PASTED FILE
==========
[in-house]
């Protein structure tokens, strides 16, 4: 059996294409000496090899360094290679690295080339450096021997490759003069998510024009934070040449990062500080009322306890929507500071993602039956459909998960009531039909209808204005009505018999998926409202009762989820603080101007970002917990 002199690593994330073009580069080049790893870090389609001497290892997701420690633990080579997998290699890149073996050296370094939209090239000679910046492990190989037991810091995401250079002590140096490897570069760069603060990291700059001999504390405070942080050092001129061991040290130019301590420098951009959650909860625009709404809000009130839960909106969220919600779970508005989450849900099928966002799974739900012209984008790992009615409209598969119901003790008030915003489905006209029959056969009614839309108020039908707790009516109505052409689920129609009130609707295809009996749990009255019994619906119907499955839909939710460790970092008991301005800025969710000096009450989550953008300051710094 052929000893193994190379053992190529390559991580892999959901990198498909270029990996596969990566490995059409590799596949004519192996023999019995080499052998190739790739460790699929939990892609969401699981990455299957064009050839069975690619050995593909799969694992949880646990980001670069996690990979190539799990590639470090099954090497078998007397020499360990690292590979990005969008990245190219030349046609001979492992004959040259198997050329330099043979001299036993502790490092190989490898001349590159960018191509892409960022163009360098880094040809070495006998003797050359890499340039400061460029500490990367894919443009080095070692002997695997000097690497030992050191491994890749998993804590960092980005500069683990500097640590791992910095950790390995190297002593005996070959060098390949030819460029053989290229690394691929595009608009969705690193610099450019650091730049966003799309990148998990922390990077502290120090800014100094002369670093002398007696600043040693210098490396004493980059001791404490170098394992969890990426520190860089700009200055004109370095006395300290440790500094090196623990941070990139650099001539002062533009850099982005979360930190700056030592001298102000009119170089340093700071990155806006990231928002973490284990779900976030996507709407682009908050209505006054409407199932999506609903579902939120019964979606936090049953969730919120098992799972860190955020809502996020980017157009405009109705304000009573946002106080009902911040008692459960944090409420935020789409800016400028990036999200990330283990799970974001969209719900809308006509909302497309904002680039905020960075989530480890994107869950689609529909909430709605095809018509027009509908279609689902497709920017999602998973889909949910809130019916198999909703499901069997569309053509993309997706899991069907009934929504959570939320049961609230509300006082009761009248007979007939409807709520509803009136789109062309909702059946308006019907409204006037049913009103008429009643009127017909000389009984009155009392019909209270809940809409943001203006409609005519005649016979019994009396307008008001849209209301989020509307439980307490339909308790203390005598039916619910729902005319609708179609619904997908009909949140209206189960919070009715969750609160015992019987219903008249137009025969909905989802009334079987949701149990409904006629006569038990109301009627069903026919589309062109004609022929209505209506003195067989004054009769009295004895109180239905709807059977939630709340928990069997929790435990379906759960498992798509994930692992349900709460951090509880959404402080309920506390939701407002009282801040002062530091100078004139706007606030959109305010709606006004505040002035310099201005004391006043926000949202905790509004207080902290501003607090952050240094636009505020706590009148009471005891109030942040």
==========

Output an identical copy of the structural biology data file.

[in-house]
């Protein structure tokens, strides 16, 4: 059996294409000496090899360094290679690295080339450096021997490759003069998510024009934070040449990062500080009322306890929507500071993602039956459909998960009531039909209808204005009505018999998926409202009762989820603080101007970002917990 002199690593994330073009580069080049790893870090389609001497290892997701420690633990080579997998290699890149073996050296370094939209090239000679910046492990190989037991810091995401250079002590140096490897570069760069603060990291700059001999504390405070942080050092001129061991040290130019301590420098951009959650909860625009709404809000009130839960909106969220919600779970508005989450849900099928966002799974739900012209984008790992009615409209598969119901003790008030915003489905006209029959056969009614839309108020039908707790009516109505052409689920129609009130609707295809009996749990009255019994619906119907499955839909939710460790970092008991301005800025969710000096009450989550953008300051710094 052929000893193994190379053992190529390559991580892999959901990198498909270029990996596969990566490995059409590799596949004519192996023999019995080499052998190739790739460790699929939990892609969401699981990455299957064009050839069975690619050995593909799969694992949880646990980001670069996690990979190539799990590639470090099954090497078998007397020499360990690292590979990005969008990245190219030349046609001979492992004959040259198997050329330099043979001299036993502790490092190989490898001349590159960018191509892409960022163009360098880094040809070495006998003797050359890499340039400061460029500490990367894919443009080095070692002997695997000097690497030992050191491994890749998993804590960092980005500069683990500097640590791992910095950790390995190297002593005996070959060098390949030819460029053989290229690394691929595009608009969705690193610099450019650091730049966003799309990148998990922390990077502290120090800014100094002369670093002398007696600043040693210098490396004493980059001791404490170098394992969890990426520190860089700009200055004109370095006395300290440790500094090196623990941070990139650099001539002062533009850099982005979360930190700056030592001298102000009119170089340093700071990155806006990231928002973490284990779900976030996507709407682009908050209505006054409407199932999506609903579902939120019964979606936090049953969730919120098992799972860190955020809502996020980017157009405009109705304000009573946002106080009902911040008692459960944090409420935020789409800016400028990036999200990330283990799970974001969209719900809308006509909302497309904002680039905020960075989530480890994107869950689609529909909430709605095809018509027009509908279609689902497709920017999602998973889909949910809130019916198999909703499901069997569309053509993309997706899991069907009934929504959570939320049961609230509300006082009761009248007979007939409807709520509803009136789109062309909702059946308006019907409204006037049913009103008429009643009127017909000389009984009155009392019909209270809940809409943001203006409609005519005649016979019994009396307008008001849209209301989020509307439980307490339909308790203390005598039916619910729902005319609708179609619904997908009909949140209206189960919070009715969750609160015992019987219903008249137009025969909905989802009334079987949701149990409904006629006569038990109301009627069903026919589309062109004609022929209505209506003195067989004054009769009295004895109180239905709807059977939630709340928990069997929790435990379906759960498992798509994930692992349900709460951090509880959404402080309920506390939701407002009282801040002062530091100078004139706007606030959109305010709606006004505040002035310099201005004391006043926000949202905790509004207080902290501003607090952050240094636009505020706590009148009471005891109030942040």